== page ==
Two other larger canvas-spaces, titled ‘The Garden of Sardinia, Cyprus and Jerusalem’ and ‘Urmutter’ function as display systems for larger groups of works, mostly museum-collections (such as Man Museo Arte contemporanea Nuoro in Sardinia Italy or De Vleesahl in Middelburgh, Holland) in order to activate new narrations and serendipitous encounters the re-contextualization provided by Secondo Stile as an experimental, possibly emancipatory painted-space.
'The Garden of Sardinia Cyprus and Jerusalem', 2014, oil on canvas 450 x 2524 cm. Photo: Serge Domingie
‘The Garden of Sardinia Cyprus and Jerusalem’, 2014, oil on canvas 450 x 2524 cm.
Photo: Serge Domingie
You’re presenting a work called ‘The Hunter Gatherer’ for Art International. Can you briefly tell us about the exhibition?
‘The Hunter Gatherer’ will take place within the framework of the ‘Garden of Sardinia Cyprus and Jerusalem’, one of my Secondo Stile spaces. Depicting a nocturnal garden dedicated to the Paleolithic culture of the mother goddess, the exhibition will focus on the activity of 8 non-profit organizations in Turkey and UK, including: Protocinema, Proto5533, Masa, Near East, Torun, Spot, Nesin Sanat Köyü, David Roberts Foundation.
The exhibition will be structured like a game engaging the viewer in treasure-hunting in order to encourage aspects related to orality, nomadism, pseudomorphism, imagination, displacement and commonalities of interest. The treasure hunt will be framed by the institutions and their resemblance to classical aspects of fairy tales, which represent the sphere of action of the game.
The Alternative section, as the name suggests, proposes an alternative to the market encouraging strategies of trading defined by personal experience, dialogue, application and knowledge. Each day an artwork by the artist will be devoted to treasure hunting that will engage the viewers in a game that will accompany the players from the ‘Garden of Sardinia Cyprus and Jerusalem’ to the city of Istanbul and it’s non-profit organization in a sort of rite of passage. As part of the game the viewer has to enter in direct dialogue with each non-profit spaces, discovering them trough the city, talking with them about their activities and so accomplishing a serious of trial that will accompany is rite of passage.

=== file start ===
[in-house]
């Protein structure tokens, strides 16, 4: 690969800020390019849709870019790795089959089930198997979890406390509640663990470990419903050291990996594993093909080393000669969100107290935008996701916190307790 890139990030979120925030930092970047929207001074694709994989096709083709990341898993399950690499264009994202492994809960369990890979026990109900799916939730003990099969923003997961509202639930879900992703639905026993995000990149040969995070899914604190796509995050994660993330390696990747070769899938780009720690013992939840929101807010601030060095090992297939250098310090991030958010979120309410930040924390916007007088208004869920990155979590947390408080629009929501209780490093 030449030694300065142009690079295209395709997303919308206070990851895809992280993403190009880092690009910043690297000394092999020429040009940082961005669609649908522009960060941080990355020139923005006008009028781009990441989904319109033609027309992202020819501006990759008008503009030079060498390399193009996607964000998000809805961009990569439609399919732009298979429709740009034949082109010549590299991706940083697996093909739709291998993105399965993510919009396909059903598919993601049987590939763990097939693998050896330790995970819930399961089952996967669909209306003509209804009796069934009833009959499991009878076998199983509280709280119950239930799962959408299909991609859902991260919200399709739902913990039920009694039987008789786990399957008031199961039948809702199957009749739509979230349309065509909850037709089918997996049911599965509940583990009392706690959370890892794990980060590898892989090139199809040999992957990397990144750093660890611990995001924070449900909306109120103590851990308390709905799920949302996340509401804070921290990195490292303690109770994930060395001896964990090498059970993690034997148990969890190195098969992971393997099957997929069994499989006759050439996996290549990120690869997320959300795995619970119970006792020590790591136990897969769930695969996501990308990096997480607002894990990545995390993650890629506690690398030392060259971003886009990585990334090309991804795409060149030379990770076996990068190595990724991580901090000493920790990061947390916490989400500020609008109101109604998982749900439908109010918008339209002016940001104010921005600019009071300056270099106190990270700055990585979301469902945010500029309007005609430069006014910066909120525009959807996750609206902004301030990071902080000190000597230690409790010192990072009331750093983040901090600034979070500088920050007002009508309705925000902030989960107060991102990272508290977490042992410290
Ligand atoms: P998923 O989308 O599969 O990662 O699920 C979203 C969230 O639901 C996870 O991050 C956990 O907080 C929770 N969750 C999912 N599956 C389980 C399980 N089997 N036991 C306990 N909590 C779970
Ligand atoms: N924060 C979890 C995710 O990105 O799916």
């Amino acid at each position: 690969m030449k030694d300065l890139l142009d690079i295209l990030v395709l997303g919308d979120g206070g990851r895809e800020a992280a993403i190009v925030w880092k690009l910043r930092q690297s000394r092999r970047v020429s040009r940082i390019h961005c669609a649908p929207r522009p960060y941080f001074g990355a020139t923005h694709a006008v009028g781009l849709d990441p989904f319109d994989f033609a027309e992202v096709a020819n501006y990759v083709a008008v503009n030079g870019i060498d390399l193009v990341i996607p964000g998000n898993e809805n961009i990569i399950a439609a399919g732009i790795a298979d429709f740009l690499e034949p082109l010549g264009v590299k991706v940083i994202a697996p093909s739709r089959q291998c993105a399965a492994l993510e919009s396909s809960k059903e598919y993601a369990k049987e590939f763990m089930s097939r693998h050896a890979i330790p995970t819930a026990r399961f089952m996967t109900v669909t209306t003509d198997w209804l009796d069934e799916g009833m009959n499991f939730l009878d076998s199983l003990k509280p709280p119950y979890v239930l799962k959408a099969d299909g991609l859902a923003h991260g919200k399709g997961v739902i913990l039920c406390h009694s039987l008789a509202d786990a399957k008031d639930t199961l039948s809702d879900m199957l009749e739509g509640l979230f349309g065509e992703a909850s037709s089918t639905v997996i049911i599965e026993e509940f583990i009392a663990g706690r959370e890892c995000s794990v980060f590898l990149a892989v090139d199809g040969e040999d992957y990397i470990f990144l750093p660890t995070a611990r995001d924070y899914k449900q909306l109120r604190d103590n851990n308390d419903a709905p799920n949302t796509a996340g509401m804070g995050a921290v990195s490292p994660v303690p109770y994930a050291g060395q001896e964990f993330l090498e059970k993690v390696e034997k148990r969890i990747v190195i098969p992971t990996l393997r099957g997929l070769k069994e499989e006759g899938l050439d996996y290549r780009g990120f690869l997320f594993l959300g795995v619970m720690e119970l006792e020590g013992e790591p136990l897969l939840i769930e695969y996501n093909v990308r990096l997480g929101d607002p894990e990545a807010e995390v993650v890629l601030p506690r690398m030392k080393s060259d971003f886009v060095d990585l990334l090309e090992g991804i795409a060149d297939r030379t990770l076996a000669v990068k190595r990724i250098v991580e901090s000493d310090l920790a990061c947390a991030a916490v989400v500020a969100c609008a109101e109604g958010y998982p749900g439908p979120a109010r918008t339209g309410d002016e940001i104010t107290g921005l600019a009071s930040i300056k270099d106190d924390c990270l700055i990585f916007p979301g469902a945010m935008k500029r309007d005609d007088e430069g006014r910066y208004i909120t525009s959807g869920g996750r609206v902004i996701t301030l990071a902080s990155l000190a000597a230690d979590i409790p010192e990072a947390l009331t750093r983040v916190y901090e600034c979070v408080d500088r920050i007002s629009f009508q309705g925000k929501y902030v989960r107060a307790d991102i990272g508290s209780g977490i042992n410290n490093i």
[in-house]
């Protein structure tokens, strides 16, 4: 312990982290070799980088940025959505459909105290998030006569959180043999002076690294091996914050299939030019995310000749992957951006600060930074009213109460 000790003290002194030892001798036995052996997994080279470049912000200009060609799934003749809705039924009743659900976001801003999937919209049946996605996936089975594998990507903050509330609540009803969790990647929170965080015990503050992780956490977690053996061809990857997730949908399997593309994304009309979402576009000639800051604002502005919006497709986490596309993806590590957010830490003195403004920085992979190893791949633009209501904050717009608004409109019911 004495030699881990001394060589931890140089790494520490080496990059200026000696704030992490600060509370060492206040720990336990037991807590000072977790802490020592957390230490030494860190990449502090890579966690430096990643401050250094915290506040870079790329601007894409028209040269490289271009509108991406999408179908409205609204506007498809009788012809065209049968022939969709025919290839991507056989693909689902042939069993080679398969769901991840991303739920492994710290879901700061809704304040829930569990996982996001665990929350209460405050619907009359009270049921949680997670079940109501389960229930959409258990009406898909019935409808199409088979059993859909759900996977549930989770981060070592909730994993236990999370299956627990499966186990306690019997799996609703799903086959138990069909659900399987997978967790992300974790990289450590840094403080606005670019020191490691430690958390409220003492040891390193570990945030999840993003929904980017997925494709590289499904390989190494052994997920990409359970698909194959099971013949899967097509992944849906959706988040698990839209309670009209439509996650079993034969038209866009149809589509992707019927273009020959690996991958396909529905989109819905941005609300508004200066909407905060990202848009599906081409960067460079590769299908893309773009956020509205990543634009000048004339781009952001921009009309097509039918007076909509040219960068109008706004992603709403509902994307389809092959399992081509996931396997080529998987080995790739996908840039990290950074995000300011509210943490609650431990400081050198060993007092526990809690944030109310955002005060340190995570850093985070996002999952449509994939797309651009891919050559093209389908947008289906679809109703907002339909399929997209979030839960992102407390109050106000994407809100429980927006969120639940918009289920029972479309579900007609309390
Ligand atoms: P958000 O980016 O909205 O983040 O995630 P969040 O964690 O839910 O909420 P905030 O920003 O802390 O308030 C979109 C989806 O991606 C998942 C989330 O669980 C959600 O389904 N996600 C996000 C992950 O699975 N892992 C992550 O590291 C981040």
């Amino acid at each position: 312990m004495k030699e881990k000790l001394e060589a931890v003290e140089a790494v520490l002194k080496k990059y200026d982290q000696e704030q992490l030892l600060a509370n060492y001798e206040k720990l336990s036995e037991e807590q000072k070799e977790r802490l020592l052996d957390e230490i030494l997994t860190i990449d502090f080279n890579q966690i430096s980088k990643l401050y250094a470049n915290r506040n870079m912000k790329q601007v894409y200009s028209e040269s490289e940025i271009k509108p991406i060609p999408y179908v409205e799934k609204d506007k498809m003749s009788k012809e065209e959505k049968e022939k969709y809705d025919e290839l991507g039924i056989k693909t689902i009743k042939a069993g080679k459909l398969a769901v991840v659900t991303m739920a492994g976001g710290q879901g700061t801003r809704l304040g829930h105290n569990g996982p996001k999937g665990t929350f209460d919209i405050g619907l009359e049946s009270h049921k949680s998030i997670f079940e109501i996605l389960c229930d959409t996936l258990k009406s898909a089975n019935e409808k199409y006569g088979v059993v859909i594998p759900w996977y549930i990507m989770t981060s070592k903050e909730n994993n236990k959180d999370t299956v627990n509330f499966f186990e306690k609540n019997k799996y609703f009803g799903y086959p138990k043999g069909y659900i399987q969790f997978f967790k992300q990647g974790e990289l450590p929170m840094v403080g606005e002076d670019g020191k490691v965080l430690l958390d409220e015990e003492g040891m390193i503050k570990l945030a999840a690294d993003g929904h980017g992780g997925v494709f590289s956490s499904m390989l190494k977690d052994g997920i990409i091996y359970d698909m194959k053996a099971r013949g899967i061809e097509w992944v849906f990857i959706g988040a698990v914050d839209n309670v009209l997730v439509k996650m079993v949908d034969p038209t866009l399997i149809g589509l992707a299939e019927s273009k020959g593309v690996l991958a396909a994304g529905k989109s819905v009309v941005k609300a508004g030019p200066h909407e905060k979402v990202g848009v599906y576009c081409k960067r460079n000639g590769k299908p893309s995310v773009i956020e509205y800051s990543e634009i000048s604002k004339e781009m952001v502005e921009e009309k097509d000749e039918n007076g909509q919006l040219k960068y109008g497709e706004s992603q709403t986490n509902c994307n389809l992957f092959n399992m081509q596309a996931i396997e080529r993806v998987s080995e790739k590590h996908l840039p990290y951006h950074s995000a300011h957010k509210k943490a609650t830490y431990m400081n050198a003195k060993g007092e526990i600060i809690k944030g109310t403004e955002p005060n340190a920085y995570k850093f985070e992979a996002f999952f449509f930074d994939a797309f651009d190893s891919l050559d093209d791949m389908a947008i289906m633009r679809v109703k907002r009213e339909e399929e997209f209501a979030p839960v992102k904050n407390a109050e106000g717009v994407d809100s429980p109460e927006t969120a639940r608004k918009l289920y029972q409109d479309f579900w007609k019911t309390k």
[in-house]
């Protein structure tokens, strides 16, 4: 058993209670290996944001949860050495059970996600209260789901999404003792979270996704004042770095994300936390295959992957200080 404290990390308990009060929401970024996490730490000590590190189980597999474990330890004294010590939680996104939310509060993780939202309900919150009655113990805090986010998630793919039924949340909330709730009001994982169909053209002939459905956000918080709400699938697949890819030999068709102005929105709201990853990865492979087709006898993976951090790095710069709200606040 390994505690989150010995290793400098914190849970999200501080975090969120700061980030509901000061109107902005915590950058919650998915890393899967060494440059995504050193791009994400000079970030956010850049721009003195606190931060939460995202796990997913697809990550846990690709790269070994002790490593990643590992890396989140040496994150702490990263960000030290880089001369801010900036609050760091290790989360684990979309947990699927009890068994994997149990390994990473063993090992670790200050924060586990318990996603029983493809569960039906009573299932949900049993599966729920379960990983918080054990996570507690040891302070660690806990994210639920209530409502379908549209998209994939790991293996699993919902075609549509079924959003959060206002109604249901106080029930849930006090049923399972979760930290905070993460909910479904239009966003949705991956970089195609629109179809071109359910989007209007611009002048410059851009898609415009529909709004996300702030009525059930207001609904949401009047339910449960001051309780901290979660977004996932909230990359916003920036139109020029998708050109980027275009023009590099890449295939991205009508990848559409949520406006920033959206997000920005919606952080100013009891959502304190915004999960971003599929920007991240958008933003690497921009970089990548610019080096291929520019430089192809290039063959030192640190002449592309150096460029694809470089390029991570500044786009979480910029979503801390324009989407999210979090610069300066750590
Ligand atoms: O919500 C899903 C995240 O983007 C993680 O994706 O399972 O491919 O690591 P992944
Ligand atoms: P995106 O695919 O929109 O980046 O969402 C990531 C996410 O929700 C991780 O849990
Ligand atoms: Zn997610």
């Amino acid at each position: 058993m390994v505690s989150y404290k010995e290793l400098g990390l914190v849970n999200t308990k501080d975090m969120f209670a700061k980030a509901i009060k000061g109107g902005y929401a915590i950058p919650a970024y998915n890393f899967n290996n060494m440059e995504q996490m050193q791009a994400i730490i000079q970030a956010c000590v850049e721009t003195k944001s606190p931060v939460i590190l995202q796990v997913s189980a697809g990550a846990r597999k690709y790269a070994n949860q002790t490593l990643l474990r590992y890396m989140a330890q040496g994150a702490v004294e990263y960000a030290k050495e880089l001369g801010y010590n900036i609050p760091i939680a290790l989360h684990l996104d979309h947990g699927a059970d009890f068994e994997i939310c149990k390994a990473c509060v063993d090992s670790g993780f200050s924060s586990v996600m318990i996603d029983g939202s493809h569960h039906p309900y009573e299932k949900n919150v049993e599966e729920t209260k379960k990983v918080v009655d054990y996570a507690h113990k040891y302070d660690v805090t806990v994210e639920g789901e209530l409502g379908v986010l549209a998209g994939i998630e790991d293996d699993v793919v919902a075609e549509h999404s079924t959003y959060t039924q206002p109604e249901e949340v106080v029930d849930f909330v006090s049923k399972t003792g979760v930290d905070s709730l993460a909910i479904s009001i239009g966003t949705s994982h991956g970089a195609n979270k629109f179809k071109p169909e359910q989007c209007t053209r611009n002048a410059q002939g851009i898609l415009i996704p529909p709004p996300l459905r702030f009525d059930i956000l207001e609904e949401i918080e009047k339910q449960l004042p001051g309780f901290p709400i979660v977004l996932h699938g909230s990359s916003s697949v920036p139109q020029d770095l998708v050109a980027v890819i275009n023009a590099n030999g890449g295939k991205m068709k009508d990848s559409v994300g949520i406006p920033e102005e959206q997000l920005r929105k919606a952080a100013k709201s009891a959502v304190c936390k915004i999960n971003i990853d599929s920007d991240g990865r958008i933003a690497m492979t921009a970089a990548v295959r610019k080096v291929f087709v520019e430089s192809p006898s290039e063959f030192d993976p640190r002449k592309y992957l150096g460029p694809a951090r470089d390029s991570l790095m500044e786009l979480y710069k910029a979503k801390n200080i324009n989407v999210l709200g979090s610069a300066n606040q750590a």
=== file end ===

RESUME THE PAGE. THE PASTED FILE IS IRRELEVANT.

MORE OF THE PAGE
Once the viewer has successfully accomplished the different stages he will be able to get the magic card representing Dionysius and so the passage will consummated the ritual subject. Having completed the rite and assumed his “new” identity, one re-enters the ‘Garden of Sardinia Cyprus and Jerusalem’ and get his reward.
Each day there will be only a few Dionysius cards around the city and getting them will not be easy. Each non-profit space will develop his part of the game and like in a fairy tale the player will encounter hindering figures and adjuvants ones. The starting point is at the ‘Garden of Sardinia Cyprus and Jerusalem’. In this first phase, the viewer withdraws from his current status and prepares to move from one place or status to another thanks to the help of a narrator, Francesco Gori, that will introduce the game and the description of the hunter gatherer.  In the garden will be displayed a map of the game and a series of printed matters publicizing the activities of the 8 invited institutions representing 8 different stages of the treasure hunting game.
As a hunter gatherer the viewer will need enthusiasm, knowledge and orientation to accomplish the different stages of the game that will enable hum to discover the reality of non-profit spaces in the city of Istanbul.
Can you talk a little about the role of ritual and hermeticism in your work as it seems to be a recurring theme?
Depicted in the ‘Garden of Sardinia , Cyprus and Jerusalem’ there is a Hermetic book that I wrote on curating. It’s titled ‘The Magic Power of Curating’. I like that the 70 pages are hidden and somehow the 26 meter painting can be interpreted as a frame for the magic book.
What esoterism addresses is not a collective experience but an individual one. The secret is hidden and it’s all about personal engagement.  I want to believe that I’ll have a reader.
You’re a curator as artist, and artist as a curator. How does the role of one feed into the other? 
Like a dream in a dream
What are you looking forward to seeing at Art International this year?
Niccolò Cusano, (15th century German philosopher, theologian, mathematician, and politician), was sent as ambassador to Constantinople in the 1430s to accomplish some political ‘issue concerning Christianity’. During that time Cusano was able to discover in the library the hermetic book by Hermes Trismegistus that gave arise to all the Italian Renaissance. Art historians are talking about how the magic wind of Dionysius was introduced into the Gothic European style thanks to the trip of Cusano.
So to answer your question: Dionysius!
What do you hope participants will take away from their experience of ‘The Hunter Gatherer’?
I hope participants will have the feeling of knowing something more about Istanbul and its people. The project is constructed around the idea of meeting and conversations not only at the fair, but also outside. The map will drive you from place to place…lets see.

'The Garden of Sardinia Cyprus and Jerusalem', 2014, oil on canvas 450 x 2524 cm. Photo: Serge Domingie
‘The Garden of Sardinia Cyprus and Jerusalem’, 2014, oil on canvas 450 x 2524 cm.
Photo: Serge Domingie
'The Garden of Sardinia Cyprus and Jerusalem', 2014, oil on canvas 450 x 2524 cm. Photo: Serge Domingie
‘The Garden of Sardinia Cyprus and Jerusalem’, 2014, oil on canvas 450 x 2524 cm.
Photo: Serge Domingie